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Quote:

Covers sewn from cotton cloth ....... Plastic bag is not a safe environment for humans, right?


--Mac




Point one concur - I have a lot of guitars on multi-stands and I keep them covered with cheap cotton pillow cases (each in its own), and I throw pillow cases over my keyboards, amps are covered with mfg covers and my Juke 1210 came with the neatest faux snake skin cover ever. My rack is problematic (open on all sides) but life is never perfect... (yes I should keep them in guitar cases but I don’t because of the logistics of getting too them [small house - but BIG yard] )

Point two - it depends on the human <G>

larry


Edited by Larry Kehl (02/03/13 12:53 PM)
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#193113 - 02/03/13 01:50 PM [Off-Topic] Re: Best way to create custom 'dust covers' for gear [Re: Larry Kehl]
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Danny C. Offline
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NO PLASTIC in my neck of the woods, we do have humidity (and from time to time humility) a problem down here, so plastic would have my gear swimming within a month or so.

Of course (here it comes Joe V) . . . the best thing to do with this equipment is to stop worrying how to store and USE IT!

Later,
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#193114 - 02/03/13 04:31 PM [Off-Topic] Re: Best way to create custom 'dust covers' for gear [Re: Danny C.]
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pghboemike Offline
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Beach towels
Artist's towels
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#259147 - 08/11/14 12:17 PM [Off-Topic] Re: Best way to create custom 'dust covers' for gear [Re: Joe V]
Registered: 04/07/13
Posts: 4643
Loc: South Carolina
Charlie Fogle Offline
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Loc: South Carolina
At first I was hesitant to submit until I read Pat Marr's stupid idea post and saw that I either do exactly or a variation of 4 out of six of his ideas. So, that eliminates any risk my material for a cover will sound stupid. It will.

I ran the automobile upholstery section of an upholstery shop for several years and beyond the car upholstery, my section did all of the unconventional upholstery jobs such as tractor seats, boat seats, airplane interiors and more than a fair share of guitar amps, speaker enclosures, etc. Diamond tufted and roll/pleated speakers were the rage down here. Soft vinyl was normally the material of choice. Vinyl use to be called Naugahyde. Joke use to be how many Naugha's did you kill and skin this week?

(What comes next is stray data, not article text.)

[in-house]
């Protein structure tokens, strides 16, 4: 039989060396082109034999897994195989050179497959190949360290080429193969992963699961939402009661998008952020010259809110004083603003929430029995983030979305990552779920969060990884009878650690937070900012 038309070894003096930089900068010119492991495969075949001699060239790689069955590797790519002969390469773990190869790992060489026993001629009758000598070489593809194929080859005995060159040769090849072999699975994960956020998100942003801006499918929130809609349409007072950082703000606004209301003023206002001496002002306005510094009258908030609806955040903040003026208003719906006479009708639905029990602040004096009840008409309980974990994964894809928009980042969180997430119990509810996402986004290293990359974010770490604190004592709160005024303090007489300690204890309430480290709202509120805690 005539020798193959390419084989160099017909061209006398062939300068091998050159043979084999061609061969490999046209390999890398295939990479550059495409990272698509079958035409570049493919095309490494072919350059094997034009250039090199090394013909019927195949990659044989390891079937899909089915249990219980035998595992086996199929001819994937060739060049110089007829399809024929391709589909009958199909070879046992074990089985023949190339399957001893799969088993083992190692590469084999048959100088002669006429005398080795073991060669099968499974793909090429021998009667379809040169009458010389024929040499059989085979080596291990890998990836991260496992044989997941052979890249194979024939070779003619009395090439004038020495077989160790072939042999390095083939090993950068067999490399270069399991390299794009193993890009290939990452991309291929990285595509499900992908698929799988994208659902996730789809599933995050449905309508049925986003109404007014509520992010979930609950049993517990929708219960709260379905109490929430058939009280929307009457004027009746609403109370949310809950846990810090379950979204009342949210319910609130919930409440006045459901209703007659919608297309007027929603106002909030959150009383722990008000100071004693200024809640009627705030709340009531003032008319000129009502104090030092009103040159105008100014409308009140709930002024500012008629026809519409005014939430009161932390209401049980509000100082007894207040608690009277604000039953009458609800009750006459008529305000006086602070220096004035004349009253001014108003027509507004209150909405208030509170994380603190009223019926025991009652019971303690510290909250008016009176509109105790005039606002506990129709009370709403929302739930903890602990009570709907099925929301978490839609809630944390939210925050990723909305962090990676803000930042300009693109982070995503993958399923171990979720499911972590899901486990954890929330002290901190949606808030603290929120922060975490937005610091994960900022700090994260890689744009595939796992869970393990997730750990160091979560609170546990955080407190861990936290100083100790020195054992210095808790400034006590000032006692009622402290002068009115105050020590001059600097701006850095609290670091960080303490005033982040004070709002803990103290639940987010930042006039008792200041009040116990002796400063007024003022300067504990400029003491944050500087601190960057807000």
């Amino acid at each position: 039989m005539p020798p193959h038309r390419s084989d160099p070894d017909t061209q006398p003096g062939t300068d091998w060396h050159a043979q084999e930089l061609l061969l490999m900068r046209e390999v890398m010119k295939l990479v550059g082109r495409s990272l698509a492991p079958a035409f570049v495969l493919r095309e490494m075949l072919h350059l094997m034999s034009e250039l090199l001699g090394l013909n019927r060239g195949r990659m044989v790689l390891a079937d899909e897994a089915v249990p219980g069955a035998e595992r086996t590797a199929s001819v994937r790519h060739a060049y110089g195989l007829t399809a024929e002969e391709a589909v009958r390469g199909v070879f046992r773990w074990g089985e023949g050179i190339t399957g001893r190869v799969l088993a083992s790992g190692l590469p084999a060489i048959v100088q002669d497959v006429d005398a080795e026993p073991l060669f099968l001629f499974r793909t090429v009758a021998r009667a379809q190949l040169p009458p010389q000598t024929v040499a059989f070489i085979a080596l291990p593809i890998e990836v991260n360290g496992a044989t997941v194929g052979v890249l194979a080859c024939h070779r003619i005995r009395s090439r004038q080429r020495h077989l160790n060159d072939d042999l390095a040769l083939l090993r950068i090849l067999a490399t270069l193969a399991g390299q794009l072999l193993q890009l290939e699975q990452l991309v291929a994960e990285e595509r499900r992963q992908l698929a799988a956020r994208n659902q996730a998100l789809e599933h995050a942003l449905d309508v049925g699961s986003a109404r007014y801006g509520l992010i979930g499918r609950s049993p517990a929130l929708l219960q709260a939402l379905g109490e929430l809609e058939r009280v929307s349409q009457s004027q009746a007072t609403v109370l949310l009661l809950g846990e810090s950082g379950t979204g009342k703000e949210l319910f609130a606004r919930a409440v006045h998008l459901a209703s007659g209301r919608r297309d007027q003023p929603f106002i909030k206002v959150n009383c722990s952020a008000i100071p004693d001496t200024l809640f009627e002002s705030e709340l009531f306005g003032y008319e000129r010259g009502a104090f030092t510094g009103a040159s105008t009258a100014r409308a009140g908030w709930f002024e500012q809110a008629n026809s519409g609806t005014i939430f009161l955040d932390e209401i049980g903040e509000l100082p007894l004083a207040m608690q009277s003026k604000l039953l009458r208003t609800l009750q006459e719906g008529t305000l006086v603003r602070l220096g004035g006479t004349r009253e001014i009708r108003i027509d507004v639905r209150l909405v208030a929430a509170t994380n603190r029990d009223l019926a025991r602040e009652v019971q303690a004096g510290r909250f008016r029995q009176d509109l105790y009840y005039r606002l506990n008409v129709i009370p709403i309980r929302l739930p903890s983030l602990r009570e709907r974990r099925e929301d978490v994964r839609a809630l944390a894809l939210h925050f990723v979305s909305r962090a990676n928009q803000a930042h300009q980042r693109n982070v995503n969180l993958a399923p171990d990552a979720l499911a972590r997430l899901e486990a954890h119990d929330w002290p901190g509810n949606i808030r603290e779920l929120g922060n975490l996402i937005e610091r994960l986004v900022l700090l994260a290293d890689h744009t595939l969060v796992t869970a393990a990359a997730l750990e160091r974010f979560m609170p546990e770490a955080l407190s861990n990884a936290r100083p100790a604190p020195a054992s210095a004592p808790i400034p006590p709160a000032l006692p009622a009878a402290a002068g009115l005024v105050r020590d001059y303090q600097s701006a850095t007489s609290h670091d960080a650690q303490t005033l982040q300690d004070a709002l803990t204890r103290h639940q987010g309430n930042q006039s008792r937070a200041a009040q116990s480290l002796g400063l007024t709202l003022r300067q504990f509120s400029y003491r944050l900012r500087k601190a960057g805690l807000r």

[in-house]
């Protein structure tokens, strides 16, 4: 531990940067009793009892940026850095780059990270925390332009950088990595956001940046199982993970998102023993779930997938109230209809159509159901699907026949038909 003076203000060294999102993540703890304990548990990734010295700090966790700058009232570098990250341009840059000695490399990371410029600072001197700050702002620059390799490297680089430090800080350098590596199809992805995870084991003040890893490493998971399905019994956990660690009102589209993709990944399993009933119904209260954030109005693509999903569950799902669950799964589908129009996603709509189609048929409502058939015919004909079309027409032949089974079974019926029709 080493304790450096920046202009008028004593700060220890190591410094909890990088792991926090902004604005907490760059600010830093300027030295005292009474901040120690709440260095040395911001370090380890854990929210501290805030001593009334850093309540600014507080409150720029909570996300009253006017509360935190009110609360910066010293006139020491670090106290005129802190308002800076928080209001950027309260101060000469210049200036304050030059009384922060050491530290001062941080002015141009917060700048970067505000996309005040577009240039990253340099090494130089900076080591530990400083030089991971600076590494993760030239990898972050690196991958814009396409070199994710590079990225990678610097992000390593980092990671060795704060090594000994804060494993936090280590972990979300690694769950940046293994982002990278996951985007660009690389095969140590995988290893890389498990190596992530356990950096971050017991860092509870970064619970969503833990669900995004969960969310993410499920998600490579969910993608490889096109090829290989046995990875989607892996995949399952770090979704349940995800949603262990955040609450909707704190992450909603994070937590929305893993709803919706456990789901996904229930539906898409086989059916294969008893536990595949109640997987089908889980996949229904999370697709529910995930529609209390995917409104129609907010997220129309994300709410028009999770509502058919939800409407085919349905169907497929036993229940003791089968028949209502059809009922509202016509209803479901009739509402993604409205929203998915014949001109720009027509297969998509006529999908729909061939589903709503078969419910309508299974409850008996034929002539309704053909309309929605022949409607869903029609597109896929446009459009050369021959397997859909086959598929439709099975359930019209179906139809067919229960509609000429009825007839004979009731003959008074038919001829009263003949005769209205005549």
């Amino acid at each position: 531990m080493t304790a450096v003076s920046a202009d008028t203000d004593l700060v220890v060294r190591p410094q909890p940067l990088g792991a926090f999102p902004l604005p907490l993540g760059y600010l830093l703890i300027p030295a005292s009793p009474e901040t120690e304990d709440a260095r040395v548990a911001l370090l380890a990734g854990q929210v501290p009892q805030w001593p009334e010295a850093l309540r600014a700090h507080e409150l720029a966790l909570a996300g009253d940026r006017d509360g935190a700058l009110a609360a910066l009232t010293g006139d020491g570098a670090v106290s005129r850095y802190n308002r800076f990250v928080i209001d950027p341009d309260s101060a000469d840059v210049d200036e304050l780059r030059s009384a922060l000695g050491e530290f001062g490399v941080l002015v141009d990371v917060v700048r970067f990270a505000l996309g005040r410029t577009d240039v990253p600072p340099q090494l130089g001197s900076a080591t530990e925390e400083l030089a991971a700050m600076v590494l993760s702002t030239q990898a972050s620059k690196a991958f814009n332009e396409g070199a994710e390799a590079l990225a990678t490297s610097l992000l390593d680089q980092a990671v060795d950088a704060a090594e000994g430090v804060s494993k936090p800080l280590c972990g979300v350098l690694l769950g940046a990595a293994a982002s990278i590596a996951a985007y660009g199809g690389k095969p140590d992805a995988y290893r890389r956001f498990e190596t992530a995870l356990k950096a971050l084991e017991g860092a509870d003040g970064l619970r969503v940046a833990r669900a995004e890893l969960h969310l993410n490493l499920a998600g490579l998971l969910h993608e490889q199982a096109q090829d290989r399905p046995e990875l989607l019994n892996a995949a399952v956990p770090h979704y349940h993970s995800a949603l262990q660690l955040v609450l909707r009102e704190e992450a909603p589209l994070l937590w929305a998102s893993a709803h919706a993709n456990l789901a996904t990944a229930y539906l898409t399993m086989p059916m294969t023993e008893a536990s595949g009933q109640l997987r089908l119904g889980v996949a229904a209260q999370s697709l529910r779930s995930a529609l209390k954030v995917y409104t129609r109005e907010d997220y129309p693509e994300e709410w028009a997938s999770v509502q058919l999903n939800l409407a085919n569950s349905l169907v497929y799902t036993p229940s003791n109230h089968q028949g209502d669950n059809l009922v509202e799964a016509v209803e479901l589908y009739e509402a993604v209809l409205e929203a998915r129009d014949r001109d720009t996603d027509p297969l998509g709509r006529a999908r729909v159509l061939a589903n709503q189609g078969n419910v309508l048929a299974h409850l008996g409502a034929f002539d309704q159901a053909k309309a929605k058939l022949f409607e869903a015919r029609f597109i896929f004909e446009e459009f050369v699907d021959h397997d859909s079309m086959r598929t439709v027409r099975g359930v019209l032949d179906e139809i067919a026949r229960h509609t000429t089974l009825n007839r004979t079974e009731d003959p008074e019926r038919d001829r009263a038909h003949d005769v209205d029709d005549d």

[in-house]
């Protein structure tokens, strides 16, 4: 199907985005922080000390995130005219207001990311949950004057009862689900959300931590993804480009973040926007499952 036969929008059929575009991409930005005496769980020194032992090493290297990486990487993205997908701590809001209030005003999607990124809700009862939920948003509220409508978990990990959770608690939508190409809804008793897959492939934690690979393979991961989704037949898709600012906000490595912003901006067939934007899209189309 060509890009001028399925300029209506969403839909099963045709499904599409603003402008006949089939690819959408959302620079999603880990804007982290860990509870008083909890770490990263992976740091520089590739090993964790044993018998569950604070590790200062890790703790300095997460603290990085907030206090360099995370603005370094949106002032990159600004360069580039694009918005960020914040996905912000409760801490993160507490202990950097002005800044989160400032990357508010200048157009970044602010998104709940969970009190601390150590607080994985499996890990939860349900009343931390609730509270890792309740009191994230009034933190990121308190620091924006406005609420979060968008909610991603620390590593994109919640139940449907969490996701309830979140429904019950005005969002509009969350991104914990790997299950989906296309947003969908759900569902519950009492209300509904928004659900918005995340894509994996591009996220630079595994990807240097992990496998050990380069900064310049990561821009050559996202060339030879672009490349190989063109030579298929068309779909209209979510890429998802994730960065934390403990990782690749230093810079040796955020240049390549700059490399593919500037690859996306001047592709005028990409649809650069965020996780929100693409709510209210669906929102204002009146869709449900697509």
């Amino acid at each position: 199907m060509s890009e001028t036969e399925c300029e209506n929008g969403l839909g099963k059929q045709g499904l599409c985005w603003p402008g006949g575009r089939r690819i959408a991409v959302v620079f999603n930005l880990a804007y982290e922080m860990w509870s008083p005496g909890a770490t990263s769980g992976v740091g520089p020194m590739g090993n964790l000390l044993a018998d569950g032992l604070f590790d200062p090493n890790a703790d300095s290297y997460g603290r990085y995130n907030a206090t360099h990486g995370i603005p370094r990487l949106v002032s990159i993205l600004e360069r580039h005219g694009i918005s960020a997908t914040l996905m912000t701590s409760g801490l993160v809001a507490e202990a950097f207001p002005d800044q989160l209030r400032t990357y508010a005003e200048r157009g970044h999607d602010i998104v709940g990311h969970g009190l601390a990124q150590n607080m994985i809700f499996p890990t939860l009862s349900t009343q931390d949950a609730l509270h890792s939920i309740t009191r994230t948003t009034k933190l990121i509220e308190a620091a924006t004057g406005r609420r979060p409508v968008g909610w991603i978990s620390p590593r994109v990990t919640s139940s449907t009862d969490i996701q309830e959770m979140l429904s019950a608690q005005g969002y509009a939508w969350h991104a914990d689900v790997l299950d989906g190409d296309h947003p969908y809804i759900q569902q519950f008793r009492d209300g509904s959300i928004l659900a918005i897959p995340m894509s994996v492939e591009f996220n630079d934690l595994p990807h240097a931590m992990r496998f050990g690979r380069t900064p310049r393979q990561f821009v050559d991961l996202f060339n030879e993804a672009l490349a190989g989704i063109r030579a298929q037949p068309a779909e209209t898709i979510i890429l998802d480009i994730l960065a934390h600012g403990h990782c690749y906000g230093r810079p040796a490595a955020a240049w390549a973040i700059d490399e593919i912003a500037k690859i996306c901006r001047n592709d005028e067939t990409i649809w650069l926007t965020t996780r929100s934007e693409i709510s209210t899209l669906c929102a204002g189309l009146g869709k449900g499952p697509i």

But I'm drifting off subject. Back to the subject. Guitar amp covers are almost universally still made using vinyl material. There is a low cost alternative that is breathable and durable as vinyl and equally as good at repelling rain and dust. Cuts and sews as easily ( actually better as a commercial machine is not required, a regular sewing machine will do just fine.) The material does not stretch when sewing as does cotton pillow cases or t-shirts.

So, any electronic equipment where you normally may choose a vinyl cover, you can substitute this material, which is .... Dog food bags.

Dog food bags work marvelously for this. If you like the picture on the bag you cut around it and center it on the front, otherwise, simply use the inside of the bag as the outside. Patches and such are easily sewn on the material if you want to dress up the cover a bit. Extra material can be used to sew pockets onto it if desired. Moisture should not be a concern unless as someone stated, you are in an area with high humidity. Readily available desiccant bags may be a good idea if you are concerned but even here in the high humidity of coastal South Carolina, I have never had an issue with moisture.

If you have dogs, this is a recyclable freebie, if not, you can by the size bag or bags needed and donate the dog food to the local animal shelter and have them save bags for you.


Edited by c_fogle (08/11/14 12:18 PM)
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#259154 - 08/11/14 12:46 PM [Off-Topic] Re: Best way to create custom 'dust covers' for gear [Re: Joe V]
Registered: 04/07/13
Posts: 4643
Loc: South Carolina
Charlie Fogle Offline
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Registered: 04/07/13
Posts: 4643
Loc: South Carolina
Originally Posted By: Joe V
Rhetorical question - well, maybe not so rhetorical, but I don't want to put anybody on the spot:

I tend to have some silly habits:

1.) I cover some of my electronics and gear with ugly looking plastic bags to protect them from dust, thinking that they'll live longer. My wife hate the 'look' of the room with these stupid, ugly plastic bags all over the place.

2.) I tend to buy instruments and gear - and then not use it until several years later, almost as if I'm 'preserving and protecting it' for future use. And almost as if I feel "I don't want to play that better instrument until my musicianship improves a little more". So - I have some really good equipment that's been sitting unplayed for more years than I care to share in this post.

Is there a group out there for people like me to get over these ridiculous habits, so I can actually start enjoying and using my instruments and gear ?